In terms of predicting the risk of harsh punishment in general, community norms supporting corporal punishment are associated with a greater risk of harsh punishment, as is caretakers’ individual support for corporal punishment. Caretaker age, gender, and education are all associated with harsh discipline. Children supervised by younger men and caretakers with a religious educational experience are more likely to experience both physically and psychologically aggressive discipline, as are children cared for by a biological parent. Boys in the middle-age range are most at risk.

Some of the ill effects of violent discipline arise from children feeling rejected by their caretakers when they are physically disciplined [34]. Community norms supporting aggressive discipline can mediate this harm by providing an alternative interpretation of violent discipline, one that is not associated with rejection. Notwithstanding the subjective meaning assigned to aggressive discipline, the global community agrees on the need to curb such practices. Aggressive discipline has overall negative effects, even in settings where the practices are highly normative [34]. It is therefore heartening to know that orphans, who are disproportionately at risk of many harms, are less likely to experience aggressive discipline.

It is important to note that our study has some limitations. By relying on household survey data, this study does not consider orphans who are homeless or live in institutions. These orphans may be more likely to experience physical violence and psychological aggression than orphans who are taken into a home. Additionally, our data on discipline is self-reported by the child’s caretaker. It is possible that favorability bias may have caused underreporting of certain types of discipline, particularly the more severe forms of physical violence. However, we have no reason to believe that any underreporting would differ systematically between orphaned and non-orphaned children. Also, the fact that over 40 percent of caretakers in our pooled sample expressed that physical punishment is necessary to properly bring up a child indicates that this type of discipline is likely normative in most of the countries in our study. Although the scale used to measure child discipline in MICS has been validated in international settings, it was not thoroughly validated in every country or population represented in this analysis. Our analysis is also limited to the 14 countries that had MICS data. We thus suggest caution in generalizing these results to other types of orphans or orphans in other countries.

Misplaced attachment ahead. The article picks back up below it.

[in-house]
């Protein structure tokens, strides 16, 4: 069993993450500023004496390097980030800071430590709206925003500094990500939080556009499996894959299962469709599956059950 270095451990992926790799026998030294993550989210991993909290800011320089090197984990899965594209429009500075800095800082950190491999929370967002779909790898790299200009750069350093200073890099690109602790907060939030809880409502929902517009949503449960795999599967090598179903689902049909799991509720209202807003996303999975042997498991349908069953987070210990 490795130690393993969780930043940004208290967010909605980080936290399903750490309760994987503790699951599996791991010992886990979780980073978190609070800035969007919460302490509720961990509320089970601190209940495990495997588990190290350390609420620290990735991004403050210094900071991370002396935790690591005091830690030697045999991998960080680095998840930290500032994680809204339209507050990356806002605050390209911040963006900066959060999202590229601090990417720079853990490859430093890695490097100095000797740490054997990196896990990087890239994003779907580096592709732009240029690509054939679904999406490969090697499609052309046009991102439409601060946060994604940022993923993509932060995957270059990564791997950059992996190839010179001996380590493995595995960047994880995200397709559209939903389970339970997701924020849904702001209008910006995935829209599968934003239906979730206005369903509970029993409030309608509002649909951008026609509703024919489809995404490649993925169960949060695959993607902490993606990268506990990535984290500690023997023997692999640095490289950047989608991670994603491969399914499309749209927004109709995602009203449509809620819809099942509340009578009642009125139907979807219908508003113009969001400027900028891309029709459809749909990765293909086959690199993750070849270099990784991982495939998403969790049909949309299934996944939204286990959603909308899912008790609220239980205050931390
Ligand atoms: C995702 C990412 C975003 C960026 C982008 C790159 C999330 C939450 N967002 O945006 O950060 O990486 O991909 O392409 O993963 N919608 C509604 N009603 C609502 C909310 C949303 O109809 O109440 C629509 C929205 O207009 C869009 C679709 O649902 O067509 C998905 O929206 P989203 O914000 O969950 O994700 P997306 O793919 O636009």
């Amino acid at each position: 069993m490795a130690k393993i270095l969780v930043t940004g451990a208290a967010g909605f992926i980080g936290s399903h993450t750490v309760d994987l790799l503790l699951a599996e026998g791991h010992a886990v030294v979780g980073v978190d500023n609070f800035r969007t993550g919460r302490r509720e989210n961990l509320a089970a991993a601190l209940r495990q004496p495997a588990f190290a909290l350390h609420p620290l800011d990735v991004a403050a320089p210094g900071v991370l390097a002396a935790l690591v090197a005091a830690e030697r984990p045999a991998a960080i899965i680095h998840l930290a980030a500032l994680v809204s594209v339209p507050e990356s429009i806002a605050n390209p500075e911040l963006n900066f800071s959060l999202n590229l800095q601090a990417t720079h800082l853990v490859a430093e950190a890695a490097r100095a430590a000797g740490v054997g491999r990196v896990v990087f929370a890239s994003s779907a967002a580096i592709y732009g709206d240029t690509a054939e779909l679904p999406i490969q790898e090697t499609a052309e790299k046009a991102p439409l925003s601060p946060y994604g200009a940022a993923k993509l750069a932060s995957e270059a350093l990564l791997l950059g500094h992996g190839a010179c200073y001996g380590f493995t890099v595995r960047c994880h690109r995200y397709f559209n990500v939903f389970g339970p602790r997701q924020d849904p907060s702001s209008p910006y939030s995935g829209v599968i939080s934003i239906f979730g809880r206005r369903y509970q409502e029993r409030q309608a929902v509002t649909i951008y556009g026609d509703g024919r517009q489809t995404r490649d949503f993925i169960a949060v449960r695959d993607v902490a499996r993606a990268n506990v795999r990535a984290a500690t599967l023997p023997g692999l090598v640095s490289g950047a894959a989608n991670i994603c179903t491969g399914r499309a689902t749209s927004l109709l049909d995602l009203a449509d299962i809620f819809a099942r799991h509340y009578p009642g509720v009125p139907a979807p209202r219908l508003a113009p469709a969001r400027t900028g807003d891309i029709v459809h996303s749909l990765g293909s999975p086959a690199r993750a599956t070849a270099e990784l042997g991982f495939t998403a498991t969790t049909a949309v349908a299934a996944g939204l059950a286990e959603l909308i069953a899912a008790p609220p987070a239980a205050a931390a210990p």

Supporting information

S1 Table. Child discipline module in multiple indicator cluster survey.



We would like to thank Shane M. Khan who provided feedback on an earlier draft of this paper. This paper was presented at the 2019 meeting of the Population Association of America and benefited from comments from attendees.